15. (Jeff, feel free to move this to Off-Topic if appropriate.) Our neighbor received a tentative diagnosis of osteo in her 6-year-old Rottweiler. (Apparently, osteo diagnoses are about as common in rotties as in greys.) she's applied for a clinical trial at Penn, but hasn't heard back. I've read numerous threads here where posters suggest sending the test results to Dr. Cuoto forr a second opinion and consult. Does he do this for non-sighthounds? If so, what's the procedure/cost? If this is not possible, our neighbor will explore other avenues, but I offered to check. Thanks!
  16. Hi Pongo had clean x-rays about a month ago but limping progressively worse and now the area above his elbow around his chest (hard to describe) is very hard and he can't walk today. Stopped eating too. We are going back to the vet tomorrow but have no pain meds for him. Prednisolone didn't work. Just wondering if this could be osteo. He is 12.
  17. Hello. I am asking this question on behalf of q good friend named Nancy. Her hound Mazy is bing sent to the bridge tomorrow due to osteo Mazy has lived another greyhound names Max for a very long time. Nancy is undecided as to whether it be best for Max, Mazy or both for Max to be present during the vet appointment. She wants Mazy to b comfortable and was wondering if it would help Max to mourn if he was present. Thank you, and please keep Mazy, Max, Nancy and the rat of the family in your thoughts.
  18. after being unable to settle in bed overnight last Monday (she went to bed Monday evening just fine), which ultimately progressed to her not putting any weight on her right front paw by early Tuesday morning, we had x-rays taken of that paw. the wrist looked fine; a toe that she had injured before on that foot looked a bit swollen, so she was prescribed bed rest, plus rimadyl and tramadol. i asked, on a whim, if it would be too much trouble to get rads taken of her right shoulder -- just in case. as it turns out there's a darker region near the head of the right humerus that looked suspicious to the vet that saw katie on tuesday, the orthopedic vet who is doing cold laser treatments on sadie, and to katie's regular vet. katie's info was sent to OSU, and dr. kellogg believes it's osteo based on what she reviewed. so, katie is having an FNA done tomorrow afternoon to confirm what we're seeing, and amputation is scheduled for next monday. chemo will follow. to say that this turns your world upside down is an understatement. in the meantime, i'm trying to get a few pictures of her before surgery. these two were taken last friday afternoon: she acts like nothing is amiss: we have to keep telling her to lie in bed, no running, no jumping until surgery. it must be boring for her -- i'm glad she wants to go do things.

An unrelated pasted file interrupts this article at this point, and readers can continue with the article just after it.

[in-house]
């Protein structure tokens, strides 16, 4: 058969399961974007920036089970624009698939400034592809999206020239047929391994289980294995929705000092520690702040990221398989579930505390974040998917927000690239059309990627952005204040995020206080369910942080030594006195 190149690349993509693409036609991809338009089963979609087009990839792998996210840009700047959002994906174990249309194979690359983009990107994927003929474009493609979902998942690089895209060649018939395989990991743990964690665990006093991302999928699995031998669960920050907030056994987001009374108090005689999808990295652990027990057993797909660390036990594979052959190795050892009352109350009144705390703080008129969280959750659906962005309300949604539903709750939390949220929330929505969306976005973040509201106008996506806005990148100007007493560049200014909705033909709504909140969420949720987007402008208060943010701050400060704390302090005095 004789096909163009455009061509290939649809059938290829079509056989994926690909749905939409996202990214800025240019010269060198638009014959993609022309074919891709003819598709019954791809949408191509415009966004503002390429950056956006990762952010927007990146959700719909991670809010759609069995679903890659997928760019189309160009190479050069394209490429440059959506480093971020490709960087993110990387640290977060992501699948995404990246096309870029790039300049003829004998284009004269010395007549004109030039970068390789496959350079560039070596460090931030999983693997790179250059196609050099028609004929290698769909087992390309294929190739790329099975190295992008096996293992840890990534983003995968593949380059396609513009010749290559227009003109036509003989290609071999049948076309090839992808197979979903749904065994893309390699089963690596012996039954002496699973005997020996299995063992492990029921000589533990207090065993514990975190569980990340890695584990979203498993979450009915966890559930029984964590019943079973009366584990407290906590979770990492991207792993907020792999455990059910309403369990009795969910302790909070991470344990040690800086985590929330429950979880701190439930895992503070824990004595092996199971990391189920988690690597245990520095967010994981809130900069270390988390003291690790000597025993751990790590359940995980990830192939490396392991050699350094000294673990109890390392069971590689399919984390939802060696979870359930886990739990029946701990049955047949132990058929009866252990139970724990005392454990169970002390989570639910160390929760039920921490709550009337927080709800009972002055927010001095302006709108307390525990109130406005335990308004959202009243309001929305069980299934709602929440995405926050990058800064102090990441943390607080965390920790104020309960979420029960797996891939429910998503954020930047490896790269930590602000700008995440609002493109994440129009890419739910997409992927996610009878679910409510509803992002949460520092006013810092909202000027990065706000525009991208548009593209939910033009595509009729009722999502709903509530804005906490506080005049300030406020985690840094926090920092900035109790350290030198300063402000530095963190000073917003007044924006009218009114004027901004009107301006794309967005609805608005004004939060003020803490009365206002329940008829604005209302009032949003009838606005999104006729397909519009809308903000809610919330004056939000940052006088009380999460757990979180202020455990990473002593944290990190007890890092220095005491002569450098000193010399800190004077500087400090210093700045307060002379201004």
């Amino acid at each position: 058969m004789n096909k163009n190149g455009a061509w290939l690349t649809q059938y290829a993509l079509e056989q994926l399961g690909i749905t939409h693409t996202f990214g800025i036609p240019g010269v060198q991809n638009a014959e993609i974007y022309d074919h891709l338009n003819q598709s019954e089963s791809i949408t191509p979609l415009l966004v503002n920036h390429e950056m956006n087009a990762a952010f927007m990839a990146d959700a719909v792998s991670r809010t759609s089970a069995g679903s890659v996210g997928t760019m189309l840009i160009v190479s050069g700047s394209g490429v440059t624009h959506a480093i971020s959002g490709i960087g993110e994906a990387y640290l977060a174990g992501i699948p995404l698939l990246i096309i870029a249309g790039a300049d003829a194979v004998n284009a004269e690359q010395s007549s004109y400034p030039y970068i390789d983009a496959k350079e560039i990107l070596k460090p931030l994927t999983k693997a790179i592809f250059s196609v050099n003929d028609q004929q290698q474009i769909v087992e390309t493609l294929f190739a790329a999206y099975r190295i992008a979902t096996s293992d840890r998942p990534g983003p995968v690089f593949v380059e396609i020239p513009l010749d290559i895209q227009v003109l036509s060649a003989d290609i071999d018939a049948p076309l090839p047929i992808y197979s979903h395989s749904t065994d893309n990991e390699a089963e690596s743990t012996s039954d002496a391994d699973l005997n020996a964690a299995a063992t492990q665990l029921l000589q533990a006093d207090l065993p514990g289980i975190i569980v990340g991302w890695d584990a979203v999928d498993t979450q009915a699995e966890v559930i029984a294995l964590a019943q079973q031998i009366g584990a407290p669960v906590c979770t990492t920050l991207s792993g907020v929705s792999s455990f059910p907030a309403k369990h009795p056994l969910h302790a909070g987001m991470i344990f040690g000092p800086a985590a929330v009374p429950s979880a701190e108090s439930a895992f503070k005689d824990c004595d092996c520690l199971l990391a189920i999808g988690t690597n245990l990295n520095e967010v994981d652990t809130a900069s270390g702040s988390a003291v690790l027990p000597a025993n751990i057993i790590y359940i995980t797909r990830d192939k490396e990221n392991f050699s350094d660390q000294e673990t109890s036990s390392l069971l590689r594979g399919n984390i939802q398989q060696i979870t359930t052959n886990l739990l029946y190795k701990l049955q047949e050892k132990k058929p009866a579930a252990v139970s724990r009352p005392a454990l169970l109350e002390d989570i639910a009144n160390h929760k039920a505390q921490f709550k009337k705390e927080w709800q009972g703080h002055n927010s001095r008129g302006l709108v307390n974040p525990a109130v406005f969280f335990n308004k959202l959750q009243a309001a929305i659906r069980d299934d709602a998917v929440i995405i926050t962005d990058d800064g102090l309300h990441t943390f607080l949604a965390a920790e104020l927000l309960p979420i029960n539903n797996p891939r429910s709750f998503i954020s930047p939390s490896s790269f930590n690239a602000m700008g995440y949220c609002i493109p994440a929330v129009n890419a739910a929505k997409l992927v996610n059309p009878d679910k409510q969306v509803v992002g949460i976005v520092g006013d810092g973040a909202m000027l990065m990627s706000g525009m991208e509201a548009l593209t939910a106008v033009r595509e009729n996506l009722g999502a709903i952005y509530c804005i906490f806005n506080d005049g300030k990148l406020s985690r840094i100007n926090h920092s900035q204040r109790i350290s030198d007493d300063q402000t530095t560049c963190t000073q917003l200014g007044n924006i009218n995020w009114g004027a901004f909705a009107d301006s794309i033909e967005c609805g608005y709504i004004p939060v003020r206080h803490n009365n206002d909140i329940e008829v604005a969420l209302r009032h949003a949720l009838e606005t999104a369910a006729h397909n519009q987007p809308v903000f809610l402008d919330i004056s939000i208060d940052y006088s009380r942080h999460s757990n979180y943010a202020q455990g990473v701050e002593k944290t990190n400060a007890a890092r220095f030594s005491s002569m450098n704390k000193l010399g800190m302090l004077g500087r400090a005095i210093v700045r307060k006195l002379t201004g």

19. i couldn't help myself. there she was...lying in her dog bed in that particular pose. the photo is really bad, but i like the pose.
  20. i got a photograph of katie and sadie "snuggling" this evening. katie is not particularly fond of anyone lying next to her with their face this close to hers, but for her these are extraordinary times...
  21. Hi Everyone! I used to be a member of this board quite a while ago, but haven't posted in ages. I had trouble logging in so ended up making a new account. Here's my handsome fellow: My greyhound Tristan is 9 years and 4 months old, and about a week and a half ago he started limping on his front right leg. He's had a shoulder injury before so I thought it was just that, but since he hadn't healed up we took him to the vet. Of course I'm really scared for osteo. The vet took x-rays and has sent them to a radiologist for diagnosis, but we won't hear back until tomorrow. I was wondering if anyone here has had experience looking at x-rays? I thought I'd post them here just in case. If anyone has any guesses, I'd love to hear. Otherwise I'll update this page when we hear back tomorrow. I'll try to attach the images, but you can also see them here: https://picasaweb.go...Mb63ar9yKn9iAE#